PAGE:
BlogEasy: Simple Blogging Right Out of Your Mac

As a blogger, I’m always anticipating new apps that could take on a fresh approach to desktop blogging. Desktop blogging apps for the Mac are merely by the handful, leaving users with just a couple of blogging apps that can create and publish posts with ease. We’ve got MarsEdit 3, MacJournal, and Ecto as top recommendations, but the fact is we haven’t seen anything new in this sector of the app market for quite a while.

You can imagine my excitement then when I came across BlogEasy, a minimal desktop blogging app that publishes to WordPress blogs. Will this app finally break the silence and provide bloggers with something new and innovative to play with? Let’s find out.


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Blogging Made Easy

BlogEasy is a minimal blog client for the Mac built around a simple, straightforward approach to blogging. With a small set of core features and a clean native user interface, you have all you need to get your WordPress blog/s rolling.

BlogEasy’s minimalist concept incorporates the blogging experience as well, giving you two formatting options: write in HTML or in Markdown. As we all know, Markdown is a formatting syntax that enables plain text to be converted automatically to HTML when published. This allows you to focus entirely on writing and publishing your blog post.

BlogEasy only publishes to the WordPress platform, so those with blogs on other content management systems and services may want to look elsewhere for a desktop blogging client. This typically limits BlogEasy’s reach, but considering that there are over a million WordPress blogs running each day, there is a market out there that will show interest in this app.

How BlogEasy Works

Launching BlogEasy opens up the main overview where you have a set of functions on the top menu, your list of blogs on the left panel, the blog post details and the text editor on the right.

blogeasy dashboard

The BlogEasy dashboard

Opening up the app’s preferences, you can only add a new blog to BlogEasy or edit your existing blog’s settings. There are no other options available, such as changing font styles or working on the backend of your WordPress blog.

To add a blog, you can do so by opening Preferences or clicking on the plus sign found on the left panel of the app. This opens up a window where you input your blog’s details: blog URL, username, and password. Click “Save” and BlogEasy will pull your blog’s name and add it to its list of active blogs.

adding blog on blogeasy

Add a WordPress blog on BlogEasy

Depending on your blogging method, you can either fill up your blog’s details first then write, or vice versa. Blog post details include the title, category, tags, date to publish, and an excerpt of the post.

To write a post, simply click on the text editor and start typing. Take note though of the active format being used. You can publish in either plain HTML or Markdown, so choose your specific format by clicking on the options above the Compose window.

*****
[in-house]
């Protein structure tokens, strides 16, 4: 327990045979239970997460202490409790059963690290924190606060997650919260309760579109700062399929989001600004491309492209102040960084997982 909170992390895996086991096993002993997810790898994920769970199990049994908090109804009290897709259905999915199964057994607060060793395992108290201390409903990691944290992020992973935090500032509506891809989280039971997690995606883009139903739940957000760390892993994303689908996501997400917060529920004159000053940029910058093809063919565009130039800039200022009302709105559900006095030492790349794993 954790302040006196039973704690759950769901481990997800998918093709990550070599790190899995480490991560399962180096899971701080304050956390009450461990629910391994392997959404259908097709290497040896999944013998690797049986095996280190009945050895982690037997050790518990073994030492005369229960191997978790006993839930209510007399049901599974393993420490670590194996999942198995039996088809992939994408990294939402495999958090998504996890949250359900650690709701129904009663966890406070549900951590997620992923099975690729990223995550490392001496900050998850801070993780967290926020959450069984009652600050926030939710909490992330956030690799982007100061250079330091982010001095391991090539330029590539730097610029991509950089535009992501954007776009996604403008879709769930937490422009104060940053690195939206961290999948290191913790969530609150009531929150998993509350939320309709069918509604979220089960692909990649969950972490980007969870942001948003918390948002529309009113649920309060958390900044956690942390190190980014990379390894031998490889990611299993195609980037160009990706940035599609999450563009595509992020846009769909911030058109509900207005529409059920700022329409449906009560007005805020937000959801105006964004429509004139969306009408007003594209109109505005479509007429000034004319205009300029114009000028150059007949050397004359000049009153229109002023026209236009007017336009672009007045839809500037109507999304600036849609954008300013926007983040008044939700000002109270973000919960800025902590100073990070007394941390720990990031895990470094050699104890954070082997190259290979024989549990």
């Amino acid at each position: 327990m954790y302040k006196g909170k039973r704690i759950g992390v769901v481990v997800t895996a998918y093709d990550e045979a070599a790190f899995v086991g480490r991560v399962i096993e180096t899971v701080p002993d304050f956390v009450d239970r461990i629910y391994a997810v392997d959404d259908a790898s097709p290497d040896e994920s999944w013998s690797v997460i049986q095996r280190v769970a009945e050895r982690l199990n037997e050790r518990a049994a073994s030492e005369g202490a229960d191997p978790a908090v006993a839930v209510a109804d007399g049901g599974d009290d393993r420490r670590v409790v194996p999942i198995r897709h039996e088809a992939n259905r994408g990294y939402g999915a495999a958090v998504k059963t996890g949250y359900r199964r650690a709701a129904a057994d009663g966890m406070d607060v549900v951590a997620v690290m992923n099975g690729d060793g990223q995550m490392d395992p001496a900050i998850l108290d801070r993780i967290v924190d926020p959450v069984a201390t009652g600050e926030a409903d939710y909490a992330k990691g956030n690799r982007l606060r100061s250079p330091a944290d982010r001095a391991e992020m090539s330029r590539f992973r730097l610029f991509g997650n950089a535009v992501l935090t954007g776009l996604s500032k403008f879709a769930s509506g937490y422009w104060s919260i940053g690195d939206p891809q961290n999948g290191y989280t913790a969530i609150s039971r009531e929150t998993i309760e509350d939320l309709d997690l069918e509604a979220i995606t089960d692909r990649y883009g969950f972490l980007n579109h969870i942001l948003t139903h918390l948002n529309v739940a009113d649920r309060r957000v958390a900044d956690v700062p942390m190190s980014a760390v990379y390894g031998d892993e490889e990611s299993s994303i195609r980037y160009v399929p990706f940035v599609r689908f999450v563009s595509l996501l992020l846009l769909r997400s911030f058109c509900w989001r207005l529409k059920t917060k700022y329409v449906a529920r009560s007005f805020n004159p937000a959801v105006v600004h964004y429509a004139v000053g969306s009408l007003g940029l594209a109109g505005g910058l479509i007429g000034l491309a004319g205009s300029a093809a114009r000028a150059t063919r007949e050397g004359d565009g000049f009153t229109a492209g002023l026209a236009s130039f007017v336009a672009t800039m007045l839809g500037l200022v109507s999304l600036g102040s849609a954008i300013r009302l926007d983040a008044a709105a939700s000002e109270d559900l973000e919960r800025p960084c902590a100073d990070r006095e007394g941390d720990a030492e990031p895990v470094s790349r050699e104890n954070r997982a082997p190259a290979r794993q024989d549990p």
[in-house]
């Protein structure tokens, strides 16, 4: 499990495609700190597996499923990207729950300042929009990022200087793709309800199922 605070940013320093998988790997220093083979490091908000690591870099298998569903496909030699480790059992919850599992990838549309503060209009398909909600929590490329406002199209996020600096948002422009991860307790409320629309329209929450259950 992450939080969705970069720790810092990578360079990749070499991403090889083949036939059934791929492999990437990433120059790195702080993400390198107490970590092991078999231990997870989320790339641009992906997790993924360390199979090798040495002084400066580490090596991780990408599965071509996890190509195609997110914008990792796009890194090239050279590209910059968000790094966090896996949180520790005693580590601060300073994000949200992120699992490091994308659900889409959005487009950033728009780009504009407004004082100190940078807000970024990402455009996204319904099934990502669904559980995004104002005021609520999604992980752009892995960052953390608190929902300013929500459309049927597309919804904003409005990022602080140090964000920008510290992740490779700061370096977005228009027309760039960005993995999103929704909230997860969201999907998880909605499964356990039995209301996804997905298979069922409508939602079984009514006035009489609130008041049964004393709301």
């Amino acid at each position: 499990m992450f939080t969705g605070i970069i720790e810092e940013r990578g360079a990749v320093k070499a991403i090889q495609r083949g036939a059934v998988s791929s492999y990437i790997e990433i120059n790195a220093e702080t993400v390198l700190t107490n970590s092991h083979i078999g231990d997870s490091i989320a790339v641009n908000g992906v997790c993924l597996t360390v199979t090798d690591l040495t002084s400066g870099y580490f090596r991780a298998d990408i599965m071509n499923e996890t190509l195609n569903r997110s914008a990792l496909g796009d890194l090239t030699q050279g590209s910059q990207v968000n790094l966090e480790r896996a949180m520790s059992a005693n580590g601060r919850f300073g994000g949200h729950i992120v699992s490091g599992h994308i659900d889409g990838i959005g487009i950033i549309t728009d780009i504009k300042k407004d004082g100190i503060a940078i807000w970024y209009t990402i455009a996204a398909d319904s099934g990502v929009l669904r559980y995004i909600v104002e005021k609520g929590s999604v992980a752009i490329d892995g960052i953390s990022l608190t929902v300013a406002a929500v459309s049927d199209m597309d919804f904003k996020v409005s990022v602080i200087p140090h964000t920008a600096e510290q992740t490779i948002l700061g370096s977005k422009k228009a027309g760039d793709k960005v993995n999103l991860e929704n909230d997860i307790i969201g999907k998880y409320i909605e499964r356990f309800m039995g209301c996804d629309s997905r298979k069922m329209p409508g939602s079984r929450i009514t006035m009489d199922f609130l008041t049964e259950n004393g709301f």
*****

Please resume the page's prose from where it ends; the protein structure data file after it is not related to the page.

Once you’ve finished, direct your attention to the main menu bar. You have a number of options available, such as Manage Blogs (simply another way to open up the Preferences), options to add/delete/save as local draft/preview an entry, or to publish the final draft to your blog. Local drafts are stored, and you can go back to them whenever you decide to.

Previewing an entry allows you to see what your content looks like when published on the web. If you enclosed a phrase in bold tags (<strong></strong>), that phrase will appear bolded in the preview pane. It works the same way when writing and formatting content on Markdown mode.

blogeasy markdown and preview

Previewing a blog post written in Markdown

At its current version, you can copy the generated HTML from the preview window, paste the text, and continue writing in HTML. If you’re sure that your blog post is ready for the world to see, click on the black quill icon to publish it on your blog. Unfortunately, there is no Preview on Blog feature available, so you will have to switch to your browser and head over to your blog to see the result.

WordPress Only

Completing all of these steps, the entire writing/publishing experience was easy, pretty quick, and straight to the point. BlogEasy really stood by its name as a minimal desktop blogging app, offering users all that they need to write, edit, preview, and post to their WordPress blog/s.

blogeasy preview  on blog

The final post on my blog.

With that said, I wonder if BlogEasy aims to expand itself by extending its compatibility to other micro/blogging platforms (e.g. Blogger or Tumblr), or will it brand itself as a WordPress-only desktop client. If the developer wishes to see it expand while maintaining its simplicity, I would hope that performance won’t falter when publishing to a CMS or blogging service other than WordPress. This may lead to double or triple the work, but the app’s user reach would definitely stretch farther.